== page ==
Jonah offered the suggestion that in large global corporations, a top-class carrier might be very well known to one branch of the business, but not another. More transparency allows more positive ‘discoverability’ simply within the walls of one company.
Jason nodded his affirmation. “Sometimes you find out as much or more from your carriers than from your team.” He revealed that it is one reason why, in the monthly calls between procurement teams in Europe and the rest of the world, supplier relationships are always discussed, in terms of other factors beyond price alone.
Transportation contracts can be index-linked if appropriate to the type of business. CEVA does a lot of 4PL business in the Netherlands, for instance, where the company is paid on its contribution to the business rather than the profit on each job.
Fuel surcharge mechanisms are also in place, given the regular global fluctuations of recent times. “A price mechanism is fair for both sides because it notes the fluctuations on both sides,” he noted. Local indexes are relied upon in local territories and offices, for instance the EC Index in Europe. Meanwhile, emissions are very high on the agenda for CEVA, with substantial company-wide investment in targeting sustainable goals.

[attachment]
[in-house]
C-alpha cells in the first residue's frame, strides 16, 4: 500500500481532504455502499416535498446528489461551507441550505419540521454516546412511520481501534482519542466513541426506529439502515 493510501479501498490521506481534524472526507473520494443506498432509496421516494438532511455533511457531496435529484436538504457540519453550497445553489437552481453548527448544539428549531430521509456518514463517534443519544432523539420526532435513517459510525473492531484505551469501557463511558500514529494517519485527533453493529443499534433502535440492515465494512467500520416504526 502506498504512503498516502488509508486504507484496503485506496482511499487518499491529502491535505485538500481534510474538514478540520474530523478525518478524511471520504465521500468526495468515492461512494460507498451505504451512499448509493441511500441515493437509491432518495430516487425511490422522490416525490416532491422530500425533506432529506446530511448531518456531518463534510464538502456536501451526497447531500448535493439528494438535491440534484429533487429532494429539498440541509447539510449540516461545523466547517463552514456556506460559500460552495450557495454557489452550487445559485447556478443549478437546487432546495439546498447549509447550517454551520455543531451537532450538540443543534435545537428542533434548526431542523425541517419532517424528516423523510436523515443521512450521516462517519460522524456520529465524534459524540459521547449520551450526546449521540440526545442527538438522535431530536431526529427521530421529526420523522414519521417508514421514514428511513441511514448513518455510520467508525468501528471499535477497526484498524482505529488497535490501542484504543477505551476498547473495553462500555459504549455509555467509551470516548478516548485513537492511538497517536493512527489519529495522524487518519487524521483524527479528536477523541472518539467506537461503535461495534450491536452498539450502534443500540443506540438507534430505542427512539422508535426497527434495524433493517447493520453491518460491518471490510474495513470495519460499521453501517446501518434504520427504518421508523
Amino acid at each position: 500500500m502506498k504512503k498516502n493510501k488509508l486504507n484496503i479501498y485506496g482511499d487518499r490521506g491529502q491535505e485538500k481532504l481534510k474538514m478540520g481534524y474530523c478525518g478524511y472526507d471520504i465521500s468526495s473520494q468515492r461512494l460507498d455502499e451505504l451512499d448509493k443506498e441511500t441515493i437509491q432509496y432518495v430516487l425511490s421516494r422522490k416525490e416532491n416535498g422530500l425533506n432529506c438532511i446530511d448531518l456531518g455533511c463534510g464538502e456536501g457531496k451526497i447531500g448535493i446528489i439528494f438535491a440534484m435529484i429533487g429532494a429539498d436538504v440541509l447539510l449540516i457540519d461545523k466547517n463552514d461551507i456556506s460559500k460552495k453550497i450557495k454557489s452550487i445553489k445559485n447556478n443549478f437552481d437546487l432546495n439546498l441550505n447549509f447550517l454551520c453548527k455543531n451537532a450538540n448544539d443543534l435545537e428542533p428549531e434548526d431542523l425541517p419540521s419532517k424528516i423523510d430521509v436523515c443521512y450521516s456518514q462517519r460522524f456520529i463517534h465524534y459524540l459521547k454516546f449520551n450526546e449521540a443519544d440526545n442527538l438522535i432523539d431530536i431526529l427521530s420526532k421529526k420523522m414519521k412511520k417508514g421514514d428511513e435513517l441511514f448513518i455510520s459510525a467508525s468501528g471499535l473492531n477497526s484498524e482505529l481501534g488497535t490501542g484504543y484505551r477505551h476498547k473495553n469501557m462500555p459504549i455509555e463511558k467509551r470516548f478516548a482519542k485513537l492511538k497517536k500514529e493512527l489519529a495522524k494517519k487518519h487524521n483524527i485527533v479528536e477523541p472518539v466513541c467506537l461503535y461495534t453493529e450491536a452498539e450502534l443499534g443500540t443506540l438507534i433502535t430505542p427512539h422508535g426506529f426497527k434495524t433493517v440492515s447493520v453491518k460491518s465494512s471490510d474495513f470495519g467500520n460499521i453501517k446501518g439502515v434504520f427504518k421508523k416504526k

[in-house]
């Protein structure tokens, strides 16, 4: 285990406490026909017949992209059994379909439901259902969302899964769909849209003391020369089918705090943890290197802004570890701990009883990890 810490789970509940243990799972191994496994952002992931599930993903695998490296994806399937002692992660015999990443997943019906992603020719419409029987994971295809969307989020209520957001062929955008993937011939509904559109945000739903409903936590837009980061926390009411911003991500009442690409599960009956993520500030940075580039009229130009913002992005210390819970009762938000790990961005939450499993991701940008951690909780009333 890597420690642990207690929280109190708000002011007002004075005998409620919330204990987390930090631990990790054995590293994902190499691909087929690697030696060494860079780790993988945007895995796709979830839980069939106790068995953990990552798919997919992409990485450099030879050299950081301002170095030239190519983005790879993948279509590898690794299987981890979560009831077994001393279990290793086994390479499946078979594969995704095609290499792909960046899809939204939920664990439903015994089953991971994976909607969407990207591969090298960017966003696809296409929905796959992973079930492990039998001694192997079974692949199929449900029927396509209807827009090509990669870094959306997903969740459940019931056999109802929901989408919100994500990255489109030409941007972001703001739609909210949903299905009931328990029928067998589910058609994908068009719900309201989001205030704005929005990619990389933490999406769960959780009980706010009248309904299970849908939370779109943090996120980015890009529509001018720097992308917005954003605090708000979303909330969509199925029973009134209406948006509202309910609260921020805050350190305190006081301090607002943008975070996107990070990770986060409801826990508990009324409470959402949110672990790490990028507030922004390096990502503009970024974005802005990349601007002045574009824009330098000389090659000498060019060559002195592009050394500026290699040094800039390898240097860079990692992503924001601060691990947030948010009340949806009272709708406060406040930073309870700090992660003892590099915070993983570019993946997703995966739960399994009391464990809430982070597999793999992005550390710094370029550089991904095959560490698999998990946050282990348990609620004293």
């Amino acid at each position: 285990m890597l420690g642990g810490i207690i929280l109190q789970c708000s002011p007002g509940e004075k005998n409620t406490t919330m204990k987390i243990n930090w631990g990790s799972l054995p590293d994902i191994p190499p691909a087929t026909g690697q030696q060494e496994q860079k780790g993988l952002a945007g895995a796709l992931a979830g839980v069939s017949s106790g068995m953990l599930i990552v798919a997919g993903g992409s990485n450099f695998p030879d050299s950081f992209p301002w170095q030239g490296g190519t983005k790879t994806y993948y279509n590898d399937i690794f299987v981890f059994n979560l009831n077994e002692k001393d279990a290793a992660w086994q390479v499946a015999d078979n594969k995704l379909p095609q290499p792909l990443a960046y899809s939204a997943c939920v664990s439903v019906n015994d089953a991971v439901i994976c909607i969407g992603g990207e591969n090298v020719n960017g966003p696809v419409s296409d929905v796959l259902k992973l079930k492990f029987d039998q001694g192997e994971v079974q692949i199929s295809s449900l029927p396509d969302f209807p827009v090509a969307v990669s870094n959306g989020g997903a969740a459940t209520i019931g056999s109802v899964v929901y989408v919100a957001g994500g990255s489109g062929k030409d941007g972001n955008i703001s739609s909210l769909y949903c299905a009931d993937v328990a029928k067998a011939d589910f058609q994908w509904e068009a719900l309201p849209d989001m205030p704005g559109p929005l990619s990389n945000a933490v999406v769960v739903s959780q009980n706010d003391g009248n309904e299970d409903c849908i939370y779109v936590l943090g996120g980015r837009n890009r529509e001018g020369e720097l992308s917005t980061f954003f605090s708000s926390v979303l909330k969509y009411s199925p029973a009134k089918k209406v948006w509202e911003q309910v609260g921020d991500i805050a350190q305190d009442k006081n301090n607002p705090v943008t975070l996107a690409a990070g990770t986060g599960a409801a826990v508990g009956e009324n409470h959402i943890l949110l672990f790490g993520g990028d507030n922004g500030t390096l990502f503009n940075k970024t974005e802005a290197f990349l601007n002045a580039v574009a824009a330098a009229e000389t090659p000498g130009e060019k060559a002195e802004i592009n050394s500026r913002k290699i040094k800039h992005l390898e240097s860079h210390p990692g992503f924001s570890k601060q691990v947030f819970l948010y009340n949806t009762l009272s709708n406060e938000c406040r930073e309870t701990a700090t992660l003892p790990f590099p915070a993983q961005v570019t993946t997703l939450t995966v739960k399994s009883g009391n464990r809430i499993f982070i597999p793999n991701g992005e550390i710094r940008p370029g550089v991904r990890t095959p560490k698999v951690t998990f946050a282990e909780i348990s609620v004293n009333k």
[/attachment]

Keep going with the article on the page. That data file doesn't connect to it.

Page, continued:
Finally, Jonah wound up a wide-ranging discussion by asking Jason to name any tips or advice he might have for other transportation shippers and carriers seeking the benefits of digital transformation.
It is about working as a team, Jason advised. “View a reliable carrier as a strategic partner. Collaboration is a two-way street, and the benefits are mutual.”
In making that final point, Jason actually nailed the core philosophy of the whole Marketplace concept;
"Freigh Marketplace is about providing an impartial platform where both parties receive equal treatment. It is a space designed to foster win-win outcomes for everyone involved."